How to navigate your first internship
Internships are an important part of an accounting education and a decision that should not be taken lightly. Determining what type of internship you want, the geographical location, the subject matter and the preceptor are all valuable elements to consider.
Step one is to talk to an academic advisor at your university and understand how internships factor into the degree path you are pursuing. In that meeting, find out what counts for course credit and if there are resources available to you to help land an internship. Step two is what you need to do in the process. Carefully plan your courses, keep up your GPA, research firms, network with others and practice your interviewing skills.
Even if you don’t feel it now, interns do bring value to accounting firms. You may be thinking, “Now what? I’ve never worked for an accounting firm before; for that matter, I’ve only been a camp counselor! What if I don’t know what I’m doing? What if my boss instructs me to do something and I have no idea what they're talking about? Who will I be working with? Will I like them? What if I don’t like them?” All of these are valid concerns that every intern goes through.
It’s at this point in the process that I strongly encourage you to remember a lesson you learned in kindergarten regarding fire safety in order to build a better internship experience: stop, drop and roll!
Stop — take a breath
Take a moment to stop the runaway freight train of anxiety in your brain. You’ve got this! Remember the extension of your internship offer was not a random act, but rather the firm’s careful decision based on quantitative and qualitative data presented in your academic transcripts and interviews. Your performance got you to this point. Remember, your future performance is what will determine where you go from here!
Drop — time to get serious
There is no expectation on the firm’s part that you will enter your internship being able to audit accounts receivable or complete a Form 1040. For this reason, most internships will begin with one to two weeks of firm-specific training. The training is usually led by seniors, managers or partners of the firm and includes coverage of firm culture, resources and service line specific information (i.e., assurance, tax, etc.) I strongly encourage you to make the most of this training opportunity by doing the following:
- Ask questions — lots of them. There will be many topics covered in the training sessions, some that will be familiar to you and some that will be completely new information. Do not be afraid to ask questions! I guarantee if you don’t understand something, at least 10 other people in the room are in the same boat. It is in the process of figuring out what we don’t understand, seeking and obtaining clarity that learning occurs!
- Engage with your leaders and instructors. During the training, you will be introduced to a number of professionals in the firm of various backgrounds, positions and industry expertise. Take advantage of this opportunity to “pick the brains” of these folks as you begin your career path. Listen to their stories and learn from their experiences.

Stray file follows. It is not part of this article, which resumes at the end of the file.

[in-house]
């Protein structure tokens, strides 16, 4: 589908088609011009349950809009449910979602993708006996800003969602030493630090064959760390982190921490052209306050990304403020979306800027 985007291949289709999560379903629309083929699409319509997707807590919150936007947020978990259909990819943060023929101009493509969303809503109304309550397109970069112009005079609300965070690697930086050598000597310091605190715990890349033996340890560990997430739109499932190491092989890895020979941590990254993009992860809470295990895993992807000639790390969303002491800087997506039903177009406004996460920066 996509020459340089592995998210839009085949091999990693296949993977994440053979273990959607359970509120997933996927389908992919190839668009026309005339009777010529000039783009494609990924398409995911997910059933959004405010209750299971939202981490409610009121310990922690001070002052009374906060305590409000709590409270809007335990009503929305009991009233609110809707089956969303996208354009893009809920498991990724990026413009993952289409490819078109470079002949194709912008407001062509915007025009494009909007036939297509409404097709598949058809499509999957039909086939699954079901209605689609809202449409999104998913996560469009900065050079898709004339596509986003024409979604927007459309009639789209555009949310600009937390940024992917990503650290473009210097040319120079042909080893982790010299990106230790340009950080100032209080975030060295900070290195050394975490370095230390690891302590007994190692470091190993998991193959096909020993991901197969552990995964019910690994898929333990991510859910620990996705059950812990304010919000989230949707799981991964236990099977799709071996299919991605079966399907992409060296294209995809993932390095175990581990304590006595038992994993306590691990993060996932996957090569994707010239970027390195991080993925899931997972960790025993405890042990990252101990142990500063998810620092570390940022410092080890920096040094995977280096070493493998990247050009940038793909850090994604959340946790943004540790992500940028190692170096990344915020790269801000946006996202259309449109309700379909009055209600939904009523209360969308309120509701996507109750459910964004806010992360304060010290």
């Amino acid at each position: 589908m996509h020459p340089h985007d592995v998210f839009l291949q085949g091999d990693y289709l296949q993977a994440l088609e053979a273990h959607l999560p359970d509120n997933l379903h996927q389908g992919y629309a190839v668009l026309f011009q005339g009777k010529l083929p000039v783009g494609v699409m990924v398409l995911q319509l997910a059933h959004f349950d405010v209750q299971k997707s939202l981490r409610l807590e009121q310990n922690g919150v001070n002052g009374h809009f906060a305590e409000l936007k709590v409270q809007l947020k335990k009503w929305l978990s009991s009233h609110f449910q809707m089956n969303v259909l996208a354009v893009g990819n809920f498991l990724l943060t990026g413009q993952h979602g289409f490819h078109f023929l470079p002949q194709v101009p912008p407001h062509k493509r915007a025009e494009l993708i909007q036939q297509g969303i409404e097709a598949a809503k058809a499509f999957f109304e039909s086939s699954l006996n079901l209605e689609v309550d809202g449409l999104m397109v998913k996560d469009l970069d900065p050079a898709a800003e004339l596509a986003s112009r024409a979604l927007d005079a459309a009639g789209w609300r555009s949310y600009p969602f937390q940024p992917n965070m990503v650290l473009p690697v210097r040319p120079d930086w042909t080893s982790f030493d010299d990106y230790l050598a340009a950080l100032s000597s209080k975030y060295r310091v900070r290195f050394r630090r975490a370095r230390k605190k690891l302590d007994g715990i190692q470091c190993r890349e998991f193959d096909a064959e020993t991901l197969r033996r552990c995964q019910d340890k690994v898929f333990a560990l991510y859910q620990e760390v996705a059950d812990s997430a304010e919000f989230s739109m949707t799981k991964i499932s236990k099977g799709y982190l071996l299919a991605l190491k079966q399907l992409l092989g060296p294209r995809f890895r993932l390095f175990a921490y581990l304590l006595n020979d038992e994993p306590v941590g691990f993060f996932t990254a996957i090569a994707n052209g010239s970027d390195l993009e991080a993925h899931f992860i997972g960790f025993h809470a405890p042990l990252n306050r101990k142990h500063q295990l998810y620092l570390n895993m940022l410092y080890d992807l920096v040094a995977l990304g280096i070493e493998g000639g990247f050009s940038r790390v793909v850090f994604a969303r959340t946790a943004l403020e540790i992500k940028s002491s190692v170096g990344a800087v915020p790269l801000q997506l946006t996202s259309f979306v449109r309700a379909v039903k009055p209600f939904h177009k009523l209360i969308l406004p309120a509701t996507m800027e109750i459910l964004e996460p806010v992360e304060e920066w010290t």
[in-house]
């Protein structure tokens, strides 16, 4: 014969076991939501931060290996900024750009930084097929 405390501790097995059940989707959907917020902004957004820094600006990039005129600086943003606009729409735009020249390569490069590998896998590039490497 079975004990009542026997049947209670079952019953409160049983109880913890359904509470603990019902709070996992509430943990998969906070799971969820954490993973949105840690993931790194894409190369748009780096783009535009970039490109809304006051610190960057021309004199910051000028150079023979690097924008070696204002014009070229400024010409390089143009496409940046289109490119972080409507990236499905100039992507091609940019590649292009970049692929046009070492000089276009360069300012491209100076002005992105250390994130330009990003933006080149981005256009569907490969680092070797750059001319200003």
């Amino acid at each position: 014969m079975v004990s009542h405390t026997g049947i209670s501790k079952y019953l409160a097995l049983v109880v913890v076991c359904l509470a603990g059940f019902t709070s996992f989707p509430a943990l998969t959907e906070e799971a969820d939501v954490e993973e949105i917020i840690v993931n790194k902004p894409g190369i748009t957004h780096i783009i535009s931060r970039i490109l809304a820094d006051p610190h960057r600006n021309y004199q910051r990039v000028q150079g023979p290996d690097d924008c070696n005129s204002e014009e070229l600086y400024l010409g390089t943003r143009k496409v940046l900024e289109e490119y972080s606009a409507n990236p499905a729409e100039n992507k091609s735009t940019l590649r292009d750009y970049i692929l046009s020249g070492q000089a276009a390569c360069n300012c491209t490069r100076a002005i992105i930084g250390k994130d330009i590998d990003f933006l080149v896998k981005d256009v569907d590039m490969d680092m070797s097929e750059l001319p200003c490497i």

- Network with your peers. There will be new interns and staff from various regions attending the training session. Get to know as many as possible, as you may run into them as you are assigned to various clients of the firm. It’s always great to see a friendly face!
Roll — time to get dirty and get to work
Over the course of your internship, remember the importance of teamwork. You will spend more time with your coworkers than friends, family or foes, so learning how to get along is of utmost importance. Consider this intense networking, problem-solving skills and relationship development. The skills you acquire managing personalities are almost as important as the accounting experience.
In that theme, prioritize being mindful of everyone’s time. At the beginning of the engagement, set expectations regarding communication. Establish how and when you ask for clarity or assistance on issues so as not to interrupt every 10 minutes.
Always be willing to go the extra mile. Once you’ve completed a task, ask if you can be of assistance to anyone else on the team. You may not be able to audit derivatives at this point, but offering to help your teammates will go a long way in completing the engagement.
Teamwork makes the dream work, but understanding and focusing on your individual work is incredibly important in supporting your team. Set proper expectations at the beginning of your internship as to the type of work you will be performing. There will be some routine tasks assigned to you that must be completed timely and correctly. In other words, you must crawl before you walk and walk before you run. It is all part of the learning process.
Lastly, my advice to you is to schedule regular reflection throughout your internship. As your ultimate goal of an internship is career planning, take the time to self-check your thoughts and emotions. Remember, you don’t need to know what type of clients and industries you want to serve for the rest of your career. Use the internship opportunity to make a short list of clients and industries that you really liked and those that you didn’t. Knowing what you don’t want to do at this point in your career is equally valuable data as knowing what you do want to do!